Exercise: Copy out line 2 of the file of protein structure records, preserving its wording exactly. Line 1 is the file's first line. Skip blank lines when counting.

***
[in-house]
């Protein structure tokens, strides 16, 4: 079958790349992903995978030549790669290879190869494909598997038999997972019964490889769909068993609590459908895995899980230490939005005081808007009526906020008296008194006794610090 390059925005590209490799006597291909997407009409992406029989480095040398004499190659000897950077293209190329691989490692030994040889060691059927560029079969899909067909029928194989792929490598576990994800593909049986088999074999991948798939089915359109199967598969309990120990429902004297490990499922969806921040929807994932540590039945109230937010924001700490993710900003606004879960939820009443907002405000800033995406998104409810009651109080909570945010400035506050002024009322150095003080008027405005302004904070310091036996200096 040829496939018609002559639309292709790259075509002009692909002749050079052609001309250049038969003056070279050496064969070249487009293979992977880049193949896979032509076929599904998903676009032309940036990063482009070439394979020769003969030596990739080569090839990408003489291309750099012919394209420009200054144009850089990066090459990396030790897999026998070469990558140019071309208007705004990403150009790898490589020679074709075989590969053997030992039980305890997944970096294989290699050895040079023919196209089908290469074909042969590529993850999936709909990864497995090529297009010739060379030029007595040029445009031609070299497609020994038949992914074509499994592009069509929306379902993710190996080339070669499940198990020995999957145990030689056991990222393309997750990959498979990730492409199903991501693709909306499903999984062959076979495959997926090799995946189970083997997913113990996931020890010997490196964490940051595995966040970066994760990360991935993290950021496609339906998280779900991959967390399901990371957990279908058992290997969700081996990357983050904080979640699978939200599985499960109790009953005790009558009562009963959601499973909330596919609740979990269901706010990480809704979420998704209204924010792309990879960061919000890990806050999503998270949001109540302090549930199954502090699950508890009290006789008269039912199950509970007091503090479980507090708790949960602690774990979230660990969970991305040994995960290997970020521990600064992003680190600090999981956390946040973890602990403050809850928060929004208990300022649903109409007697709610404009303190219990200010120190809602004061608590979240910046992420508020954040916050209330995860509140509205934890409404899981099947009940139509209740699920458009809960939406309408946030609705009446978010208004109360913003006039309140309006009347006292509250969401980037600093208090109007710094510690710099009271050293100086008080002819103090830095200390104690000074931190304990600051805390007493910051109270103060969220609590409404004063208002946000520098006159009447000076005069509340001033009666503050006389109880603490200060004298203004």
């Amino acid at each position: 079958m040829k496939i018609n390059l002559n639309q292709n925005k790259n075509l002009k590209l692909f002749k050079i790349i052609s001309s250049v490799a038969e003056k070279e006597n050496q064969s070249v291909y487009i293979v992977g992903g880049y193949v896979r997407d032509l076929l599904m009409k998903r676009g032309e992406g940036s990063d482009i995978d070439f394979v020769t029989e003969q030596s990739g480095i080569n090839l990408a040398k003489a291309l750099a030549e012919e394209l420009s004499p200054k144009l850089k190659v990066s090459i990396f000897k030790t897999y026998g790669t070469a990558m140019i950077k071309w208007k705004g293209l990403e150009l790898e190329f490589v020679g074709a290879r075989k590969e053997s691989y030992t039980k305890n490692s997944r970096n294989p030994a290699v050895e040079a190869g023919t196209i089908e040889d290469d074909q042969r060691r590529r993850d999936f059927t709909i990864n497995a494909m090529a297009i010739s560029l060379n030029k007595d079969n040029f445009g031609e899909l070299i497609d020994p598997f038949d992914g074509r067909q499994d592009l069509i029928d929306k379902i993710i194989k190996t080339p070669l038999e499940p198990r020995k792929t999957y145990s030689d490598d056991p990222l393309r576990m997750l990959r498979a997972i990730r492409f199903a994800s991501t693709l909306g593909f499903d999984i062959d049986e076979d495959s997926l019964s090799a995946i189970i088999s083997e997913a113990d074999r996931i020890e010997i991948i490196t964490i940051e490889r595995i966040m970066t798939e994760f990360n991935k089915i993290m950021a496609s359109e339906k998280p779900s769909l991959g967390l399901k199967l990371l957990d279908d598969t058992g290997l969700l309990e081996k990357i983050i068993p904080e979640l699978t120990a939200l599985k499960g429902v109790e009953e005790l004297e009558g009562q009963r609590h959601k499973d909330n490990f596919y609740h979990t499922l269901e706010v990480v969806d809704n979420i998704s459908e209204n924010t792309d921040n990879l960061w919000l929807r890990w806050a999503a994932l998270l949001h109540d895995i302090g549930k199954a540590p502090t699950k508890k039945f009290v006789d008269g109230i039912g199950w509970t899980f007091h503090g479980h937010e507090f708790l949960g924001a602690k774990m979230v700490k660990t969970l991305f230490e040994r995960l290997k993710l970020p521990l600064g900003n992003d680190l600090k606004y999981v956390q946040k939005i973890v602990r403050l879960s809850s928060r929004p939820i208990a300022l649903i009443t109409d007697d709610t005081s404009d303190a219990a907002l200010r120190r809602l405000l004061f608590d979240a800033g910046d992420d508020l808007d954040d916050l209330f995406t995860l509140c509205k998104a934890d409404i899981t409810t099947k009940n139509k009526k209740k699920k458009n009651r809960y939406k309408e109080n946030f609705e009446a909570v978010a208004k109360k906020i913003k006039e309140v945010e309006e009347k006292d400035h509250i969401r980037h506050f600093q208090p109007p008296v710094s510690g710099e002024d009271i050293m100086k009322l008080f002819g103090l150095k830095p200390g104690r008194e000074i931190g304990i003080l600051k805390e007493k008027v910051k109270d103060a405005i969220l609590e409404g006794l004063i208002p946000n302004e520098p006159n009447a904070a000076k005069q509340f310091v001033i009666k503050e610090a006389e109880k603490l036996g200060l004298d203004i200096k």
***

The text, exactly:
């Protein structure tokens, strides 16, 4: 079958790349992903995978030549790669290879190869494909598997038999997972019964490889769909068993609590459908895995899980230490939005005081808007009526906020008296008194006794610090 390059925005590209490799006597291909997407009409992406029989480095040398004499190659000897950077293209190329691989490692030994040889060691059927560029079969899909067909029928194989792929490598576990994800593909049986088999074999991948798939089915359109199967598969309990120990429902004297490990499922969806921040929807994932540590039945109230937010924001700490993710900003606004879960939820009443907002405000800033995406998104409810009651109080909570945010400035506050002024009322150095003080008027405005302004904070310091036996200096 040829496939018609002559639309292709790259075509002009692909002749050079052609001309250049038969003056070279050496064969070249487009293979992977880049193949896979032509076929599904998903676009032309940036990063482009070439394979020769003969030596990739080569090839990408003489291309750099012919394209420009200054144009850089990066090459990396030790897999026998070469990558140019071309208007705004990403150009790898490589020679074709075989590969053997030992039980305890997944970096294989290699050895040079023919196209089908290469074909042969590529993850999936709909990864497995090529297009010739060379030029007595040029445009031609070299497609020994038949992914074509499994592009069509929306379902993710190996080339070669499940198990020995999957145990030689056991990222393309997750990959498979990730492409199903991501693709909306499903999984062959076979495959997926090799995946189970083997997913113990996931020890010997490196964490940051595995966040970066994760990360991935993290950021496609339906998280779900991959967390399901990371957990279908058992290997969700081996990357983050904080979640699978939200599985499960109790009953005790009558009562009963959601499973909330596919609740979990269901706010990480809704979420998704209204924010792309990879960061919000890990806050999503998270949001109540302090549930199954502090699950508890009290006789008269039912199950509970007091503090479980507090708790949960602690774990979230660990969970991305040994995960290997970020521990600064992003680190600090999981956390946040973890602990403050809850928060929004208990300022649903109409007697709610404009303190219990200010120190809602004061608590979240910046992420508020954040916050209330995860509140509205934890409404899981099947009940139509209740699920458009809960939406309408946030609705009446978010208004109360913003006039309140309006009347006292509250969401980037600093208090109007710094510690710099009271050293100086008080002819103090830095200390104690000074931190304990600051805390007493910051109270103060969220609590409404004063208002946000520098006159009447000076005069509340001033009666503050006389109880603490200060004298203004």